Clinton: Melanne Verveer is our country’s first ambassador-at-large for global women’s issues and she has traveled around the world promoting the political, economic, and social empowerment of women. As Melanne often reminds us, the world is full of remarkable women whose work goes unnoticed or undervalued. I’m grateful that this administration and this country have elevated the roles and rights of women around the world in our foreign policy. For me, Melanne has been not only a colleague and a friend—but an inspiration. And together, we are working to translate our hopes and dreams into action. We have launched initiatives to combat gender-based violence in the Democratic Republic of Congo and sexual violence against girls and women worldwide. We’ve worked to improve maternal health and women’s rights in Afghanistan and to focus on integrating women into every aspect of American foreign policy. We’ve launched the “mWomen Program” to close the gender gap in mobile technology and done what we could to support women’s economic opportunities.
At the United Nations we’ve helped to create a new mechanism to fight discrimination in the U.N. Human Rights Council. We thought it a little odd that discrimination against women had never been a focus of the Human Rights Council, so we decided that it should be. We’ve worked to lead the Security Council in passing unanimously a resolution establishing a special representative to the secretary-general to lead and coordinate our efforts to end conflict-related sexual violence, and we’ve strongly supported the creation of U.N. Women, a new agency headed by the former president of Chile, a friend to many of us, Michelle Bachelet, to mainstream gender issues throughout the U.N. system.
I think I can speak for Ambassador Verveer when I say, as much as we’ve been doing and trying to do, we know there is so much more that has to be done. We will keep working together to support women and girls. And we will do it because it’s not just the right thing to do; it’s the smart thing to do. As I constantly remind my colleagues, not only in other governments but in our own, supporting women and girls worldwide is in the national security interest of the United States and we have to remember that.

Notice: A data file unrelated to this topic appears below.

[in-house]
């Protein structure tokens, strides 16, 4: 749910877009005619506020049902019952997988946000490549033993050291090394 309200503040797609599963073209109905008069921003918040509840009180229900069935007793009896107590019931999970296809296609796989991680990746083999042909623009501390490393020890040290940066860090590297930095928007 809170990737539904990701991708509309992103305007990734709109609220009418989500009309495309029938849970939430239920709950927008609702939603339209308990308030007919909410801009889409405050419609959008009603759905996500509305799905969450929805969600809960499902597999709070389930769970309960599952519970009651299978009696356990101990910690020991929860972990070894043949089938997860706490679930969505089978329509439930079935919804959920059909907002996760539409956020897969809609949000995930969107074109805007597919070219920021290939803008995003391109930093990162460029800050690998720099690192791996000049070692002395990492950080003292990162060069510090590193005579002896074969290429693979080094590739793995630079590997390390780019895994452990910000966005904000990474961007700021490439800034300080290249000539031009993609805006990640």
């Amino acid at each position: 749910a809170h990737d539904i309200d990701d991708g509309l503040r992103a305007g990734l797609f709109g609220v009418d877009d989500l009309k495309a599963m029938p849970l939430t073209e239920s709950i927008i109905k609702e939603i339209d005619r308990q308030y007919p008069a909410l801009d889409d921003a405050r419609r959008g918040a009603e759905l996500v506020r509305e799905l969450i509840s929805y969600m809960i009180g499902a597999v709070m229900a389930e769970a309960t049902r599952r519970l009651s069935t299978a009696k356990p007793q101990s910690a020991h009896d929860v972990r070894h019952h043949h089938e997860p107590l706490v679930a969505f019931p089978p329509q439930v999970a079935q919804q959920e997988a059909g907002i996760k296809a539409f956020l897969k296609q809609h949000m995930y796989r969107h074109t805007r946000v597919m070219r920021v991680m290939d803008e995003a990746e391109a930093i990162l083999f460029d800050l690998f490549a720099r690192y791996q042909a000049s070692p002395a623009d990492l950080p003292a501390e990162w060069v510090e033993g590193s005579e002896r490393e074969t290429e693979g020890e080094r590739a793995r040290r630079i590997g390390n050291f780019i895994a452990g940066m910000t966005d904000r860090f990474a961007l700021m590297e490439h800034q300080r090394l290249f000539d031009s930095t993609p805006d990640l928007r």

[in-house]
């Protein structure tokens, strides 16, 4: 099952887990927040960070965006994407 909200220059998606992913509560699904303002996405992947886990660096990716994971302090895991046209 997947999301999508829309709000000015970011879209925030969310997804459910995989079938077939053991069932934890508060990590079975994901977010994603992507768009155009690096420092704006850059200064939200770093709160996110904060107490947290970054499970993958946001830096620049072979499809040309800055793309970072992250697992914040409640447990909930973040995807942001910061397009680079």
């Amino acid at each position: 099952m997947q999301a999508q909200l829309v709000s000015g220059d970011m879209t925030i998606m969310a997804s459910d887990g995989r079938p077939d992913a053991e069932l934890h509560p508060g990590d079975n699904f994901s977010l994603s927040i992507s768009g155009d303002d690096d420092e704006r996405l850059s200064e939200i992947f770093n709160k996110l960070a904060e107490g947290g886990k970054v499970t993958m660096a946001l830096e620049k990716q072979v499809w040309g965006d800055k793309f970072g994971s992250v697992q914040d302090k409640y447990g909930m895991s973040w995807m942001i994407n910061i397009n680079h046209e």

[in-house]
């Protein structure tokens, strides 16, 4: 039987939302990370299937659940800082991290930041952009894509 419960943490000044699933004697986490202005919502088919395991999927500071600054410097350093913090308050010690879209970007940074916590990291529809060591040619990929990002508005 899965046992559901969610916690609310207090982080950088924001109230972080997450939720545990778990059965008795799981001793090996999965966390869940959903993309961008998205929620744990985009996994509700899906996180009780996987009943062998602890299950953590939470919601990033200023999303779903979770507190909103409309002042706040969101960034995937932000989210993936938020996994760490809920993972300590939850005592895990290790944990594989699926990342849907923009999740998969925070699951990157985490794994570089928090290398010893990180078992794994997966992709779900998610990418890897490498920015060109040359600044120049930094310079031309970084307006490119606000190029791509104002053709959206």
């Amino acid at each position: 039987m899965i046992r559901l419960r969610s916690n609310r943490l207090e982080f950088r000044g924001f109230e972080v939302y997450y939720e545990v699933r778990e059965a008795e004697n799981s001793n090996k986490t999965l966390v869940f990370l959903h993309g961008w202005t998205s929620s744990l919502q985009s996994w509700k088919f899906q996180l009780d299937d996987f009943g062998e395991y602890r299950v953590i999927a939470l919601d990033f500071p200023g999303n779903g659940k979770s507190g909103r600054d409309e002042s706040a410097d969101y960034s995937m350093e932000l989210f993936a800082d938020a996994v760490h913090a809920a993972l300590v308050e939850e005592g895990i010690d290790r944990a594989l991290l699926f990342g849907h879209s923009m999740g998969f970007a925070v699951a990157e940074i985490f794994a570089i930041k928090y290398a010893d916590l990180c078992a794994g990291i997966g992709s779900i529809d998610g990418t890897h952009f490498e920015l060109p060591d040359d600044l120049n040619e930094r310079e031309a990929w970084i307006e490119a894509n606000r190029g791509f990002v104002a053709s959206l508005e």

So what we hope is to institutionalize this work, to make it clear that it doesn’t depend upon who the secretary of state is or even who the president is, but the United States of America stands for women’s rights and we know that that is unfinished business.
Mills: What inspired you to make the LGBT/gay rights speech in Geneva last December and what has the feedback been from your colleagues across the globe, as well as back home?
Clinton: I gave that speech because I wanted to talk about the work we have left to do to protect one group of people whose human rights are still denied in too many parts of the world today. In many ways, they are an invisible minority. They are arrested, beaten, terrorized, even executed. Many are treated with contempt and violence by their fellow citizens, while authorities empowered to protect them look the other way or, too often, even join in the abuse. They are denied opportunities to work and learn, driven from their homes and countries, and forced to suppress or deny who they are to protect themselves from harm.
I spoke about this subject knowing that my own country’s record on human rights for gay people is far from perfect. Until 2003, being gay was still a crime in parts of our country. Many LGBT Americans have endured violence and harassment in their own lives and for some, including many young people, bullying and exclusion are daily experiences. So we, like all nations, have more work to do to protect human rights at home.
Mills: How have you managed to “have it all”—balancing a law career, family, marriage, and then government service? And how can more women be encouraged to follow in your footsteps and run for public office?